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Gold recovers from biggest dip in 5 months after Fed rate rise

Gold
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Gold rose more than 1 percent on Friday, recovering from its biggest daily loss in five months as stocks and the dollar retreated, but remained near multi-year lows after the Federal Reserve lifted U.S. interest rates.

The metal has recovered some lost ground after bottoming out on Thursday at $1,047.25 an ounce, within a couple dollars of a near six-year low reached on Dec. 3, after the first U.S. rate hike in nearly a decade.

Rising rates lift the opportunity cost of holding non-yielding bullion, while boosting the dollar, in which it is priced.

Spot gold was up 1.3 percent at $1,065.91 an ounce, while U.S. gold futures for February delivery settled up 1.5 percent at $1,065 an ounce.


"There are big volatile swings but the overall tone is still lower," said Bill O'Neill, co-founder of commodities investment firm Logic Advisors in New Jersey.

"It's become more dollar oriented than it has been for much of the year."

O'Neill added that weak stock markets also pressured bullion prices, with global equities falling on concerns about slumping crude oil prices that may be signalling slower growth.

The U.S. dollar eased 0.5 percent.

"Next year the macro picture is looking a little less negative for gold and precious," Mitsubishi analyst Jonathan Butler said.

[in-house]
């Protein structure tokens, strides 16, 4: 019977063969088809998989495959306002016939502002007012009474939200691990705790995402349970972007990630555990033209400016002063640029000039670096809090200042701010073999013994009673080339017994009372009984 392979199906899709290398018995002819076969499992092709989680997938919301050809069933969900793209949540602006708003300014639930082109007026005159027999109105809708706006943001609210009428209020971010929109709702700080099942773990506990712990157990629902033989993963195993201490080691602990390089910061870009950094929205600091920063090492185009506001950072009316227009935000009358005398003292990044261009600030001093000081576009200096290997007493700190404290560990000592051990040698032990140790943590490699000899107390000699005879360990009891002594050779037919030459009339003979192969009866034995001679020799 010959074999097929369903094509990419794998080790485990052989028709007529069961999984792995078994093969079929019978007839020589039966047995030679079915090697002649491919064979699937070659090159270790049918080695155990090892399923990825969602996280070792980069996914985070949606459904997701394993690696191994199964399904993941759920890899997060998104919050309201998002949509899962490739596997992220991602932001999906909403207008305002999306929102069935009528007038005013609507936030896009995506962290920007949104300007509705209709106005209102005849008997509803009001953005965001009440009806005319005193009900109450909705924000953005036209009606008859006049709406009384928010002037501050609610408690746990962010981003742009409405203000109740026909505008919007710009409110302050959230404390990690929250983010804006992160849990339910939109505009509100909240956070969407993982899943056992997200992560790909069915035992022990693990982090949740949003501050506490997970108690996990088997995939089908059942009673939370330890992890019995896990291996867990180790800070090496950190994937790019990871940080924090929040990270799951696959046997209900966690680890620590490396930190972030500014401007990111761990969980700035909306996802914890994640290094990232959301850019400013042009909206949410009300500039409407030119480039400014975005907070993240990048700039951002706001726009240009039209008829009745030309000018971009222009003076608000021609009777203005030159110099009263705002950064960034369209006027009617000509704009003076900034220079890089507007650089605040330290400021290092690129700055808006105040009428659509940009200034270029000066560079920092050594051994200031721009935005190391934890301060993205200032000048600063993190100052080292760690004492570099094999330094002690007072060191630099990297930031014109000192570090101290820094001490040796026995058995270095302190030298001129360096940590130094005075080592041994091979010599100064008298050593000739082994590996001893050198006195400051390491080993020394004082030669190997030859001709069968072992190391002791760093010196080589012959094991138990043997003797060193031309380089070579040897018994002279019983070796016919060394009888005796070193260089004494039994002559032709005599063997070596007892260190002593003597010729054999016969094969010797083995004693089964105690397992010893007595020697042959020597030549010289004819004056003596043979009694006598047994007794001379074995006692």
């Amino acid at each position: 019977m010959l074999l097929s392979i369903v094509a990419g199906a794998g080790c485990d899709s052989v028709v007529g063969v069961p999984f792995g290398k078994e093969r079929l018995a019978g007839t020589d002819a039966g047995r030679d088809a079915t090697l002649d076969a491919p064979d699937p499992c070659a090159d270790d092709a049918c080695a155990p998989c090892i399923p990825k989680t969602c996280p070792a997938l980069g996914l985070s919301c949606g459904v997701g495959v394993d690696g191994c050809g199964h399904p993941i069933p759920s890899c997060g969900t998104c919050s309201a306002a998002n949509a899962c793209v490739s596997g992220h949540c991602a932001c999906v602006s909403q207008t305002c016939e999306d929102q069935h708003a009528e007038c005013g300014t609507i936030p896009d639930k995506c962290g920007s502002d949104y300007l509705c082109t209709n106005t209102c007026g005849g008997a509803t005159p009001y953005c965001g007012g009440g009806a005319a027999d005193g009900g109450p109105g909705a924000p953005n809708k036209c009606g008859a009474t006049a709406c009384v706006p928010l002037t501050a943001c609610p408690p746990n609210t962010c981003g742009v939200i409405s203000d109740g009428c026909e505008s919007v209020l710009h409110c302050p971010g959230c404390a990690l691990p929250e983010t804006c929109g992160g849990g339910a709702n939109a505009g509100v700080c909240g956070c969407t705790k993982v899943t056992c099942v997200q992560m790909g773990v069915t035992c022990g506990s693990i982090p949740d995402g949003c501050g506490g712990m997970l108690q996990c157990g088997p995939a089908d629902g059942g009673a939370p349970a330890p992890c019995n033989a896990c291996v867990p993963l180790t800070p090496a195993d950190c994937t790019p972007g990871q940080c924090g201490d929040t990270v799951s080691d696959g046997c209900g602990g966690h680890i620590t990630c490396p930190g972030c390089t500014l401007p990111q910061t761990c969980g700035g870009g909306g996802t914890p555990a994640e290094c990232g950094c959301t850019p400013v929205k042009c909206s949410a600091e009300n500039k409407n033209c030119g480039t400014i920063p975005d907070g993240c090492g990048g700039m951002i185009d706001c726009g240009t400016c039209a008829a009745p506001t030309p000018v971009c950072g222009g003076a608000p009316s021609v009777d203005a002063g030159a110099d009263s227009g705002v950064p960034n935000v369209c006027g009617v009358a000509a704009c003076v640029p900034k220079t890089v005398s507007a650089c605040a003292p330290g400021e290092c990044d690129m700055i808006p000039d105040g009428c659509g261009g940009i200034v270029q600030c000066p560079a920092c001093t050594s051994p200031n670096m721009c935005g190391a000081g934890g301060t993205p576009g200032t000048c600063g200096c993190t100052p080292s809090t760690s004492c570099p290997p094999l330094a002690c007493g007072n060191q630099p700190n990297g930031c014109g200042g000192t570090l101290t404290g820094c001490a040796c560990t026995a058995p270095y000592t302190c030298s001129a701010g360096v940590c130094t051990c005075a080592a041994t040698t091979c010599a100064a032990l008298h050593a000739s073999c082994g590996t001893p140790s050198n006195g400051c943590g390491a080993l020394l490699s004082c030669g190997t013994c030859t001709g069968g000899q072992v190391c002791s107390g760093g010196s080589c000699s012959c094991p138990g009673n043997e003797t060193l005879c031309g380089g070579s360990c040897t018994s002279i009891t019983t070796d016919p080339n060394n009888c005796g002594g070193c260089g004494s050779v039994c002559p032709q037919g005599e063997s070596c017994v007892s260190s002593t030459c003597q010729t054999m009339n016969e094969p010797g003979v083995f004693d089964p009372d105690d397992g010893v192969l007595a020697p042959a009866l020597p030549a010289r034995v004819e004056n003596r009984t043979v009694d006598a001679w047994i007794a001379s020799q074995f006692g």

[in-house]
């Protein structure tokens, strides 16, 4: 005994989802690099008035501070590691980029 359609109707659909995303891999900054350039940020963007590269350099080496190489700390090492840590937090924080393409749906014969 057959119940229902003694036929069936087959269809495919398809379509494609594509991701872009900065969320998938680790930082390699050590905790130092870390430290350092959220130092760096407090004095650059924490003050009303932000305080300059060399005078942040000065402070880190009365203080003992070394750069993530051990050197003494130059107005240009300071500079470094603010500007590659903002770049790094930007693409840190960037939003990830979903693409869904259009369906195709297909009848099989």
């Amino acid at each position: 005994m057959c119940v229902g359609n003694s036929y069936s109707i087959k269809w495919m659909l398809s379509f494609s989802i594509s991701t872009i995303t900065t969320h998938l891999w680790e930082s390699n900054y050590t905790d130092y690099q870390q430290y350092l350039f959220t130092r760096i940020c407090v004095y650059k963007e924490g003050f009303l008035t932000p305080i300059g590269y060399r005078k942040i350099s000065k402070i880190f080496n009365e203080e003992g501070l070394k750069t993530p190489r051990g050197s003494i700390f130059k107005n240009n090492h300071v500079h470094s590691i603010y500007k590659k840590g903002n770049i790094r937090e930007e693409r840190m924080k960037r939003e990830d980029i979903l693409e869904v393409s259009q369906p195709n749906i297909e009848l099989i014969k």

"The Fed, from its forecasts, is anticipating four rate rises next year. The markets are saying something different - the Fed funds futures currently suggests there'll be just two rises, in June and December."


The metal could revisit $1,000 an ounce for the first time in six years if it breaks below its early December low at $1,045 an ounce, according to technical analysts.

"If we can take the low out, which I don't think is unreasonable, $1,033 is the next stop - that's the high from 2008 - and then $1,006, and the $1,000 figure is really the level you should be talking about," Credit Suisse analyst Christopher Hine said.

"It is achievable (by the end of the year)," he said.

Holdings of the world's largest gold-backed exchange-traded fund, SPDR Gold Shares, fell another 4.5 tons on Thursday to 630.17 tons, the lowest since September 2008. That brings its monthly outflow to 25 tons.

Silver was up 2.9 percent at $14.10 an ounce, while platinum was up 1.6 percent at $857 an ounce and palladium was down 0.1 percent at $553 an ounce.